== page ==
14 October 2014

Today I’ve got some time to play with the new cedar-14 stack and the Dart buildpack, and I’m impressed on how easy it is now to deploy Dart apps on Heroku.

Basically, to run on Heroku, your app must be configurable through environment variables. The minimal configuration that every heroku application must handle is the port number, where the server is allowed to bind to. Let’s see an example:

import "dart:io";

import "package:redstone/redstone.dart" as app;

//Import services here

main(List<String> args) {

  app.setupConsoleLog();

  //check environment variables
  var port = _getConfig("PORT", "8080");

  //start the server
  app.start(port: int.parse(port));
}

_getConfig(String name, [defaultValue]) {
  var value = Platform.environment[name];
  if (value == null) {
    return defaultValue;
  }
  return value;
}

If your app also has client code, it’s a good idea to make the path to the web folder configurable too.

import "dart:io";

import "package:redstone/redstone.dart" as app;
import "package:shelf_static/shelf_static.dart";

//Import services here

main(List<String> args) {

  app.setupConsoleLog();

  //check environment variables
  var port = _getConfig("PORT", "8080");
  var web = _getConfig("WEB_FOLDER", "web");

  //start the server
  app.setShelfHandler(createStaticHandler(web,
                      defaultDocument: "index.html"));
  app.start(port: int.parse(port));
}

_getConfig(String name, [defaultValue]) {
  var value = Platform.environment[name];
  if (value == null) {
    return defaultValue;
  }
  return value;
}


When you push your Dart application to Heroku, it uses the pub build command to compile the client code, and then starts the server. To allow Heroku to run your server, you need to create a Procfile file with the command to start it. For example, if your server entry-point is defined in the bin/server.dart file, the Procfile can have the following content:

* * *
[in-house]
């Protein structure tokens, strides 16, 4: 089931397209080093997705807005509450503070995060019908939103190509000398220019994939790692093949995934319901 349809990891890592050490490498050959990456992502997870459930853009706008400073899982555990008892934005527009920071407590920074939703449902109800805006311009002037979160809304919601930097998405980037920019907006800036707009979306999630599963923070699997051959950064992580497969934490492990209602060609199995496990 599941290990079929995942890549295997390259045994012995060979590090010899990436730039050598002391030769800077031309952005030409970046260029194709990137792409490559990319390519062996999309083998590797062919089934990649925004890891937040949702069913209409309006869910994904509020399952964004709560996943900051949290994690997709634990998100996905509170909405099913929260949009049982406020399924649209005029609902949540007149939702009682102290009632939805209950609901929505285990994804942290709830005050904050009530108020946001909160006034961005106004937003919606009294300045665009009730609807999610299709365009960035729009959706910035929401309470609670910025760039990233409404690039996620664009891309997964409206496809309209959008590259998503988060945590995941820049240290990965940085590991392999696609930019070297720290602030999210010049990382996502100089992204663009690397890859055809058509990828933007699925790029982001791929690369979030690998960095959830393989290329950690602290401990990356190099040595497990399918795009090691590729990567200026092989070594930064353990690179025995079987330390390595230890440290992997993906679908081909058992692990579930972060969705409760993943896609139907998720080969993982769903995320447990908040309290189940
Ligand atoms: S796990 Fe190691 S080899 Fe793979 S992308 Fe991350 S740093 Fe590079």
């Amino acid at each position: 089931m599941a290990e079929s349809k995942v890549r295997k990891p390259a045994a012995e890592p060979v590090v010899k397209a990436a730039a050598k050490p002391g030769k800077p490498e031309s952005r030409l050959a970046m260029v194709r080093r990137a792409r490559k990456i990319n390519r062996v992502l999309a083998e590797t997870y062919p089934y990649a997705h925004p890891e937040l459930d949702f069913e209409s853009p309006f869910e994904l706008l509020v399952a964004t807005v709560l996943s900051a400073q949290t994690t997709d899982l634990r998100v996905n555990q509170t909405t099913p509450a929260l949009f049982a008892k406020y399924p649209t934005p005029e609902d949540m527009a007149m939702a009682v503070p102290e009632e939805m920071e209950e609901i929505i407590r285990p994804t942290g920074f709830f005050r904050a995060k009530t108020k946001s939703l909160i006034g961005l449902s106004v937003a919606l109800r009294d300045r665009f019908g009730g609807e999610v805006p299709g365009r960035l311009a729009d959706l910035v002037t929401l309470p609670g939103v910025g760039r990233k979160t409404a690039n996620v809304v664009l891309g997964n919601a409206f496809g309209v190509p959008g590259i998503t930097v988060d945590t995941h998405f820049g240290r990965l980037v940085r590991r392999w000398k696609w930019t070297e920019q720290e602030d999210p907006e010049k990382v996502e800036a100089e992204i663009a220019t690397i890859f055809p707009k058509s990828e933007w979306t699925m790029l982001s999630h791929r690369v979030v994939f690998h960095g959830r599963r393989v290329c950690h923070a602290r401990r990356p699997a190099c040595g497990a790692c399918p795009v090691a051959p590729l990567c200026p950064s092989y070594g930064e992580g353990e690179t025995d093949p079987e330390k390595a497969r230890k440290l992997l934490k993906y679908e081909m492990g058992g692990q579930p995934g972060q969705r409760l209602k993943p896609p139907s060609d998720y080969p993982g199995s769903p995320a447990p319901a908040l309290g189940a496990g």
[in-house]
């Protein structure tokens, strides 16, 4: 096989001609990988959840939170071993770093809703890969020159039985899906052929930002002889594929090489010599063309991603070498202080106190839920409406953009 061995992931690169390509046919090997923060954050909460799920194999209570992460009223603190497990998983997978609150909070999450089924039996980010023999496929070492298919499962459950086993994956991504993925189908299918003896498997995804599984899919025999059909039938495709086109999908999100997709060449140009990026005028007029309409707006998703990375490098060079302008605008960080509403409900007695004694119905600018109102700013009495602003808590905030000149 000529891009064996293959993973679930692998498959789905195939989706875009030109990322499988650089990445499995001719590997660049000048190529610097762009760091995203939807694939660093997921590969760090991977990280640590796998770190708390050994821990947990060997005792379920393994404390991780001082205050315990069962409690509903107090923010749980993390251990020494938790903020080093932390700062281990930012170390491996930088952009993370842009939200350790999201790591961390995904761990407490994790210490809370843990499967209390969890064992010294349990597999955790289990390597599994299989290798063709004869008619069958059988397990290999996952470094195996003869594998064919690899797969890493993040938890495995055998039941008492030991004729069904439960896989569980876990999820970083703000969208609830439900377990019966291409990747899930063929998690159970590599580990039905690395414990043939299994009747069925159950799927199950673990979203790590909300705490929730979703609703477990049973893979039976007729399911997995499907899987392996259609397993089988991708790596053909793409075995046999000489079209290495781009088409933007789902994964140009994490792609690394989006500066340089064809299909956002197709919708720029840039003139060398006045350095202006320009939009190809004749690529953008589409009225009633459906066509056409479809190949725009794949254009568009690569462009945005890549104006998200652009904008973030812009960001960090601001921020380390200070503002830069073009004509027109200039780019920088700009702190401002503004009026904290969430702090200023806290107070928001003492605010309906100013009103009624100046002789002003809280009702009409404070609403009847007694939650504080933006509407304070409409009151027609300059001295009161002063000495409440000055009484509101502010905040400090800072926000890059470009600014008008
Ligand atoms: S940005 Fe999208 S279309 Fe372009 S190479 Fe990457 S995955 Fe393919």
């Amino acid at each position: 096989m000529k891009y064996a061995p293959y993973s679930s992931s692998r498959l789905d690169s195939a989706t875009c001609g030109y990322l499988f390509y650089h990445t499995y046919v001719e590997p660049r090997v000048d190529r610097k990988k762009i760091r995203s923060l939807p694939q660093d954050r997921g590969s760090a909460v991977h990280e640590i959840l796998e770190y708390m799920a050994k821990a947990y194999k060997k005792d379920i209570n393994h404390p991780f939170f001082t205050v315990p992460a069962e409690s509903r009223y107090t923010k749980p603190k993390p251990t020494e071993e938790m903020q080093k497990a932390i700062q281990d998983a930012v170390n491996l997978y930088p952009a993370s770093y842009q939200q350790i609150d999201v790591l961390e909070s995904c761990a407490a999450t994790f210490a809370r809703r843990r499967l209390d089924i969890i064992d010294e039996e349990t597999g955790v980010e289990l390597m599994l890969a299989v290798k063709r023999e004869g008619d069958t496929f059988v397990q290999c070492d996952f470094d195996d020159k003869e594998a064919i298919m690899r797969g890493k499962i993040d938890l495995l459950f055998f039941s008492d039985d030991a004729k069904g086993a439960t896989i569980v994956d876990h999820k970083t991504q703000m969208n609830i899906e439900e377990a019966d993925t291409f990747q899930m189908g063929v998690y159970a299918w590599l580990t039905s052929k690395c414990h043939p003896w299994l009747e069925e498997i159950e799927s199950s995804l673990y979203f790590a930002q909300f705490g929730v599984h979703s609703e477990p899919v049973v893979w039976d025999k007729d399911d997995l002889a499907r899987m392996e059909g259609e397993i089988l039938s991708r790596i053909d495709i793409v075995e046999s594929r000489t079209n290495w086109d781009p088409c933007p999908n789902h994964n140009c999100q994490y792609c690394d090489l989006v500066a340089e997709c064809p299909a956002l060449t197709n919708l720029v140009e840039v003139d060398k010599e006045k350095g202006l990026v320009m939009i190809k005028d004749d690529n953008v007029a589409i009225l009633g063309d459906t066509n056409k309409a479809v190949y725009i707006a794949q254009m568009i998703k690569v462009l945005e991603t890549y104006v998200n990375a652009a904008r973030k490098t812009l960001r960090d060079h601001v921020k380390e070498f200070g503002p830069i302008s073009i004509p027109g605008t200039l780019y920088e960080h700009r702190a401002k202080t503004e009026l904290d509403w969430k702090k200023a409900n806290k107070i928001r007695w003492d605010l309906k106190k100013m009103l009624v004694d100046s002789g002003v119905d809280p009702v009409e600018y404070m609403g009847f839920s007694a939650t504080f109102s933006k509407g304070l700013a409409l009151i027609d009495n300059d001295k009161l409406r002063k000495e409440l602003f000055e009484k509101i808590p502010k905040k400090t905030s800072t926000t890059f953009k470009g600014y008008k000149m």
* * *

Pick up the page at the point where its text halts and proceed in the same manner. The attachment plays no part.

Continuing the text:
web: ./dart-sdk/bin/dart bin/server.dart

With everything set up, you can use the Heroku Toolbelt to deploy your app. To do so, just run the following commands from the application root folder.

First, you need a git repository to transfer your app to Heroku. If you already have one, you can ignore this step:

$ git init
$ git add .
$ git commit -am "first commit"

Create a Heroku application using the cedar-14 stack:

$ heroku create -s cedar-14

Configure a Dart SDK archive. The following link points to Dart SDK 1.7-dev.4.6, but you can get another version here (be sure to get a Linux 64-bit build):

$ heroku config:set DART_SDK_URL=http://storage.googleapis.com/dart-archive/channels/dev/release/41090/sdk/dartsdk-linux-x64-release.zip

Configure the Dart buildpack:

$ heroku config:add BUILDPACK_URL=http://github.com/igrigorik/heroku-buildpack-dart.git

Configure the path to the client code:

$ heroku config:set WEB_FOLDER=build/web

And finally, push the application to Heroku:

$ git push heroku master

If everything goes right, your app will be ready for use! You can see its URL in the output of the git push command. It’s also possible to access it through the Heroku Dashboard.

For more information, take a look at the Heroku and Dart buildpack documentations. You can also see a more complete example here.

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